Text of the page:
It Isn’t Permanent


PHOTOGRAPHY: Cassandra Storm

Corinne Sharnetzka never imagined that a casual conversation that she had with her mother would lead to the creation of a short film. “I never thought I would inspire a film and I definitely never thought I would act in one. I am a terrible actor.” Corinne laughs. It’s Not Permanent is a dramatic short film about one teen’s positive approach to living with Type 1 diabetes (T1D). The short film was written and directed by Rick Hansberry and produced by Be A Giver, a Pennsylvania nonprofit corporation, to share Corinne’s vision of hope to those living with T1D.

The inspiration for the film came from a story that Corinne’s mother, Rachel Sharnetzka told at a fundraising event describing a conversation with her daughter about replacing her daughter’s medical alert bracelet with a tattoo. “Corinne has always had a fascination with tattoos but has never been a big fan of wearing her medical alert bracelet.” Her mother suggested that one day Corinne may want to consider getting a tattoo in lieu of wearing a medical alert bracelet. Corinne responded that she was afraid it would hurt and before her mother could reassure her that the pain would be temporary Corinne said, “Won’t it hurt to have the tattoo removed, when there is a cure?”

Corinne’s confidence that her Type 1 diabetes would be cured inspired her mother to share the story at a fundraising event for Be A Giver. Corinne’s mother said, “If Corinne believes so strongly that one day a cure will be available, we have to do everything possible to raise money and awareness until that day comes.” Rick Hansberry was at that fundraising event and heard her story and it struck a chord with him.

As an award-winning filmmaker with two produced feature films and eight short films to his credit, Rick Hansberry knew there was a movie that could be built around that story. “My films usually center on an underdog and end with an inspiring message.”

“Short films, if done well, play out like a good joke. Establish the set up and deliver a powerful punchline” Rick Hansberry explained. “When I heard Corinne’s story, her question about the tattoo gave me that visual metaphor that an audience could relate to.” Rick now had the foundation for the film — an idea for the script but he then needed to turn that script into a movie. He secured a filming crew from York College of Pennsylvania by simply sharing Corinne’s story with Bob Mott, the Director of their Media Arts program. Deciding to shoot the film locally, with no budget, Rick’s first choice to play the lead was Rory Noble, a model, singer and actress and the daughter of one of Rick’s co-workers, Meg Noble. “She just had the right look I envisioned for the character. Now, months after we’ve wrapped production, Rory’s performance has been praised by audiences and industry professionals alike. I’m still so proud and impressed with her performance. She was a joy to direct.”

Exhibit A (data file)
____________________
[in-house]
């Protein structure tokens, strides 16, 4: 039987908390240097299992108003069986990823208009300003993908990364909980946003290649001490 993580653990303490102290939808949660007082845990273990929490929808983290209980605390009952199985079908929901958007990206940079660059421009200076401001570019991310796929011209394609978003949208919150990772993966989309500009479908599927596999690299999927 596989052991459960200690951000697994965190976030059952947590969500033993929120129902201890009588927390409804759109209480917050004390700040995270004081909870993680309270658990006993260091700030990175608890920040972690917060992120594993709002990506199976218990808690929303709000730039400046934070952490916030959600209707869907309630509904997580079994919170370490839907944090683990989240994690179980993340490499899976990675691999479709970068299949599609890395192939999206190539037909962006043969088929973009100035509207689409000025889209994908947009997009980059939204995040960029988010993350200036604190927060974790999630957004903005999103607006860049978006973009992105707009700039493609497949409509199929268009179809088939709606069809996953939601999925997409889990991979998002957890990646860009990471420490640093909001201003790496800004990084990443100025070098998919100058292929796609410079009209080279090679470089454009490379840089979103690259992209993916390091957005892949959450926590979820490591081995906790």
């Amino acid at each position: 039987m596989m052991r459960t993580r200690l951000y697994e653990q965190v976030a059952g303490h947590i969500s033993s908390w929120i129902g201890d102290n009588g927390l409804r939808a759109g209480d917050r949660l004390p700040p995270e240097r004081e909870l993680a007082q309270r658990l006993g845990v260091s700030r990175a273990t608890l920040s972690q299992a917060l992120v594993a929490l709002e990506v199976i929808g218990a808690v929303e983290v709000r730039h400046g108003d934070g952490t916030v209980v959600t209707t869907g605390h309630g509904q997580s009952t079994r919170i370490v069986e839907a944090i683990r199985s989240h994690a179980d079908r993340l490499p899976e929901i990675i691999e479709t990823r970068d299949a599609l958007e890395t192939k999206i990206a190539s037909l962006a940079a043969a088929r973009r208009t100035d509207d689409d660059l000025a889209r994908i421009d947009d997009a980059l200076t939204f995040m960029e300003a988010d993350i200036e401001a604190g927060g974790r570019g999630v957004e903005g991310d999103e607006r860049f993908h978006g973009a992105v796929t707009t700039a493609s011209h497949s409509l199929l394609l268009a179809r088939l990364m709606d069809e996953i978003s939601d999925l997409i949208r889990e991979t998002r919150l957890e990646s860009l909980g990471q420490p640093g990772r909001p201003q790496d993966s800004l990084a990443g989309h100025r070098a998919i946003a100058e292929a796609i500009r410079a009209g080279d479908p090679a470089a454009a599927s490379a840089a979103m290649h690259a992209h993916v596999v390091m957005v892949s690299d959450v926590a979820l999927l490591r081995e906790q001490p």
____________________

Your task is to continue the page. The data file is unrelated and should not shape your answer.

Rick decided to cast Corinne as the popular character, ‘Brittany’ because he felt it offered her the chance to step outside of herself and “be the person who asks all of the typical questions” teens may be asked about the disease. “Corinne was fantastic. Having Rachel as an extra, as well as her father, Craig Sharnetzka on set every day, we had continuous insights as to how kids and parents deal with Type 1 issues throughout the shoot. When I first heard Corinne’s story, I looked for other narrative films with a character with Type 1 and found nothing. There were lots of documentaries and informational films but there wasn’t a character that a young audience could identify with and I wanted to create that for teens and parents,” Rick Hansberry explained. “I’m hopeful that Corinne’s positive attitude can inspire others and hopefully create awareness about Type 1 for parents that encounter a sleepover situation like the one in the film.”

Corinne, now 14, was 8 years old when she was diagnosed with Type 1 diabetes. Six years after her diagnosis, Corinne is a busy teen playing field hockey, basketball and lacrosse. She indicates that the hardest part of living with Type 1 is the constant balancing act: “It is hard to get good grades and play sports all while managing your blood sugar.”

“Corinne works hard to do it all,” says her mother, “and she amazes us every day with her ability to cope with the physical and emotional highs and lows of living life with diabetes.” Corinne hopes that the film brings awareness to others about what it is like to live with a chronic medical condition. She says she enjoyed playing a small role in the film and is excited that others may be inspired by her hope for a cure.

Asked today if she is still considering getting a tattoo that could serve as a medical alert, Corinne says, “Absolutely!” After consideration though, she adds that she has decided that she would never get the tattoo removed even if a cure is found because T1D has become a part of her. She thinks she might just add to her tattoo “Retired.”

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